While performing research to learn more about this wonderful river I came across several web sites boasting the river’s recreational attributes. Any recreational activity that brings a person into contact with the water of the Ohio River is called ‘contact recreation’. Different contract recreation possibilities are fishing, boating, water skiing, and paddling. The Ohio River has no official designated swimming areas; however swimming is also a possible contact recreation. During warm months the river can be safely enjoyed. There are certain conditions when contact recreation is discouraged though. Contact recreation on the Ohio River is best avoided for at least 72 hours after it rains. This is because nonpoint pollution is most prevalent during and after rainfall, particularly E. coli bacteria. Rainfall also increases the risk of turbulent waters and submerged debris that could lead to accidents or injuries. The best time to enjoy the river is when the water levels are low, the flow is slow, and the weather has been dry

Hub 6 of 30

Ohio River
Ohio River | Source


    0 of 8192 characters used
    Post Comment

    • Ardie profile imageAUTHOR


      6 years ago from Neverland

      Thanks Audra :) I couldnt believe it when I realized I'd never seen the Ohio River. It was my duh moment!!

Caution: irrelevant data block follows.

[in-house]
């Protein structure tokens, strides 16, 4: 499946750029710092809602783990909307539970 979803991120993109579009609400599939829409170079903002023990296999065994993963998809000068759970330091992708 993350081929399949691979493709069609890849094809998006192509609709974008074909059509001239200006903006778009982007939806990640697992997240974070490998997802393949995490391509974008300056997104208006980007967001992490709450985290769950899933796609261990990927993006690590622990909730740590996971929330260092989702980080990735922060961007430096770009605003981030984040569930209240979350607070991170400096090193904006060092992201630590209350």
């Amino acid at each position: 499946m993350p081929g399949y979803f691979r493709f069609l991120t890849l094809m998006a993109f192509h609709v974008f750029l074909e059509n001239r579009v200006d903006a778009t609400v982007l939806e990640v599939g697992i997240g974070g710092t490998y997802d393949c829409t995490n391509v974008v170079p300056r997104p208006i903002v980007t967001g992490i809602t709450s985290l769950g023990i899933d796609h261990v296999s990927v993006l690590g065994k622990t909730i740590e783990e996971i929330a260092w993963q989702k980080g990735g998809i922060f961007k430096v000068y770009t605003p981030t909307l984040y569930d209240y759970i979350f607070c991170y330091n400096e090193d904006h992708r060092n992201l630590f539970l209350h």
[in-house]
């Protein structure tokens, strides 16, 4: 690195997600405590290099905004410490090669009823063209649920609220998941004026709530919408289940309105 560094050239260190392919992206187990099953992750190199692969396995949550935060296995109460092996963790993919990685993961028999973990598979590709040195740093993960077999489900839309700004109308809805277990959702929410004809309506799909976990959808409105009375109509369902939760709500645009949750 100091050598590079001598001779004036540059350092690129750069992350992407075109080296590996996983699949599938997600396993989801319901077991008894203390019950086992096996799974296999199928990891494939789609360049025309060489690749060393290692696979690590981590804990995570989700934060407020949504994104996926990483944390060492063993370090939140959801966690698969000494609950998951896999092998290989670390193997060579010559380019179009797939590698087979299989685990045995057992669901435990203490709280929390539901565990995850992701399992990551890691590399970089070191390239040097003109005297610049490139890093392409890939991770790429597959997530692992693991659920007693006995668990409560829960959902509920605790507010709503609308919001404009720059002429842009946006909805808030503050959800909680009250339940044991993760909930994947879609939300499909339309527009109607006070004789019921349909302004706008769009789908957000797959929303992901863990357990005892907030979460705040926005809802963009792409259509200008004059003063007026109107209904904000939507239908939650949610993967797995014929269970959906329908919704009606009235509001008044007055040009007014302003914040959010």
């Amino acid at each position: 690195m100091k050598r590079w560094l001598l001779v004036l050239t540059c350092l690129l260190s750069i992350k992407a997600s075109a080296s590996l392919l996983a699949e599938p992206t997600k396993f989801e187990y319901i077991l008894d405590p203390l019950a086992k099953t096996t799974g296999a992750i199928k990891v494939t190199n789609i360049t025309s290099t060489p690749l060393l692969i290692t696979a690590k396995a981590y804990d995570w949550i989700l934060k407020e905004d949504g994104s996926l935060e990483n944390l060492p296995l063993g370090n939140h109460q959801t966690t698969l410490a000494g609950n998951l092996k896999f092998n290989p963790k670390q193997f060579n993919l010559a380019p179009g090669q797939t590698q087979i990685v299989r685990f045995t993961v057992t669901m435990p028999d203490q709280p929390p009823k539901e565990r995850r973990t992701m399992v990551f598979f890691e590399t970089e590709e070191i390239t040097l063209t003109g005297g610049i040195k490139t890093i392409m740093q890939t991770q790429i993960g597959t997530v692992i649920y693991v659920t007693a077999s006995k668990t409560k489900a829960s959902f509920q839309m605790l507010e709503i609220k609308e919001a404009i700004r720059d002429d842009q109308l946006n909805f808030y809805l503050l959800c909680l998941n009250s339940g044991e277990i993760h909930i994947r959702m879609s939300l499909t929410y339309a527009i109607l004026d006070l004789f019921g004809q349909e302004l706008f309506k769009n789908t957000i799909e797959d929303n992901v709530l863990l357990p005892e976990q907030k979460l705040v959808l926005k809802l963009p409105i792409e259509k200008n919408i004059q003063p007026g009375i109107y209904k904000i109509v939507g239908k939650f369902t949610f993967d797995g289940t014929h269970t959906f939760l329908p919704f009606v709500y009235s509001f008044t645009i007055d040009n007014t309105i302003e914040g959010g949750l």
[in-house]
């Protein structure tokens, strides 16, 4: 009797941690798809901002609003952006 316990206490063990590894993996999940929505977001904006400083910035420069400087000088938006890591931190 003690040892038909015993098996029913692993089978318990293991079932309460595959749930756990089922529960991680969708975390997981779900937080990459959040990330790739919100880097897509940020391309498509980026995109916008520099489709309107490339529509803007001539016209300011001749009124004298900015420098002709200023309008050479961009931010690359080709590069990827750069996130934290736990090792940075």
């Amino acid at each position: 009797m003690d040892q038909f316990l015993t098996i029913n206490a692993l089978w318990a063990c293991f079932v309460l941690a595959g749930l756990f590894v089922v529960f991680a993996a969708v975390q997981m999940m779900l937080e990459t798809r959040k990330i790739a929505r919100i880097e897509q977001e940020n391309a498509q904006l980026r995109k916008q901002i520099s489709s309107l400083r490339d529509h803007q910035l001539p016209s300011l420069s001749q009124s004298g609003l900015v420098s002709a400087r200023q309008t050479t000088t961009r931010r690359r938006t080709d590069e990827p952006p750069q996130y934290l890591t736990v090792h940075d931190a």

• profile image


      6 years ago

      I have lived in Rochester for most of my life and I have not seen everything yet! I like your hub! It takes me to somewhere new! Voted up!

    • Ardie profile imageAUTHOR


      6 years ago from Neverland

      Well Sharyn, Im glad to hear that because now I don't feel so lame for not knowing about the Ohio River before writing this hub! I DO know more about the Great Lakes because we go north every summer to visit Put-in-Bay and Marblehead, love the lighthouses! Thanks for reading :)

    • Sharyn's Slant profile image

      Sharon Smith 

      6 years ago from Northeast Ohio USA

      I'm embarrassed to say how much I actually learned from your article even though I've lived in Ohio my entire life. Of course that has to do with me living in the total opposite direction :) I know a lot more about the Great Lakes . . . great informative hub Ardie!

    • Ardie profile imageAUTHOR


      6 years ago from Neverland

      Thank you wheelinallover :) I really appreciate you adding to this article since you have been there and seen it. It's a shame and makes me a little depressed that the river has been damaged to the point that people wouldn't even bathe in it! I don't know about the other areas but the one that I passed through was PACKED with houses - one virtually on top of the other. I was amazed at how close the houses were to one another and to the river, and the area didn't look like it was well maintained.

      It'd be wonderful if one day soon the river was restored back to it's state of long ago. Take care friend.

    • wheelinallover profile image

      Dennis Thorgesen 

      6 years ago from Beatrice, Nebraska U.S.